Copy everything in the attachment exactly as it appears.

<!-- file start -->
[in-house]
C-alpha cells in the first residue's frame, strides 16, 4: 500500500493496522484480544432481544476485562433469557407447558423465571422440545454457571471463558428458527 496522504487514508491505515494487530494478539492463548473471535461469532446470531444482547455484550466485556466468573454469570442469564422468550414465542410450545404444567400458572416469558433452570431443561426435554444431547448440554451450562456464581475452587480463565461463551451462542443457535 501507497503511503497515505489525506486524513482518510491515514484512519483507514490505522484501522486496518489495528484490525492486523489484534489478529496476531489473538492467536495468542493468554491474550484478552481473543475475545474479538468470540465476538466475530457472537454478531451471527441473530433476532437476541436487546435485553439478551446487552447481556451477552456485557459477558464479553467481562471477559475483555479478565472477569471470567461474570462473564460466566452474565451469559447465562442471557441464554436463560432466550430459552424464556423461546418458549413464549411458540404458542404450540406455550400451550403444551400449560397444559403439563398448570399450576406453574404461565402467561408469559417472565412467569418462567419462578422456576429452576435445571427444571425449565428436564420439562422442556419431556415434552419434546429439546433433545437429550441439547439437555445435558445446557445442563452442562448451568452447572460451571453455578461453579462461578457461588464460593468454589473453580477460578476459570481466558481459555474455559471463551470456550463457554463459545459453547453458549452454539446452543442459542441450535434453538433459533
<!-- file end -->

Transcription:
[in-house]
C-alpha cells in the first residue's frame, strides 16, 4: 500500500493496522484480544432481544476485562433469557407447558423465571422440545454457571471463558428458527 496522504487514508491505515494487530494478539492463548473471535461469532446470531444482547455484550466485556466468573454469570442469564422468550414465542410450545404444567400458572416469558433452570431443561426435554444431547448440554451450562456464581475452587480463565461463551451462542443457535 501507497503511503497515505489525506486524513482518510491515514484512519483507514490505522484501522486496518489495528484490525492486523489484534489478529496476531489473538492467536495468542493468554491474550484478552481473543475475545474479538468470540465476538466475530457472537454478531451471527441473530433476532437476541436487546435485553439478551446487552447481556451477552456485557459477558464479553467481562471477559475483555479478565472477569471470567461474570462473564460466566452474565451469559447465562442471557441464554436463560432466550430459552424464556423461546418458549413464549411458540404458542404450540406455550400451550403444551400449560397444559403439563398448570399450576406453574404461565402467561408469559417472565412467569418462567419462578422456576429452576435445571427444571425449565428436564420439562422442556419431556415434552419434546429439546433433545437429550441439547439437555445435558445446557445442563452442562448451568452447572460451571453455578461453579462461578457461588464460593468454589473453580477460578476459570481466558481459555474455559471463551470456550463457554463459545459453547453458549452454539446452543442459542441450535434453538433459533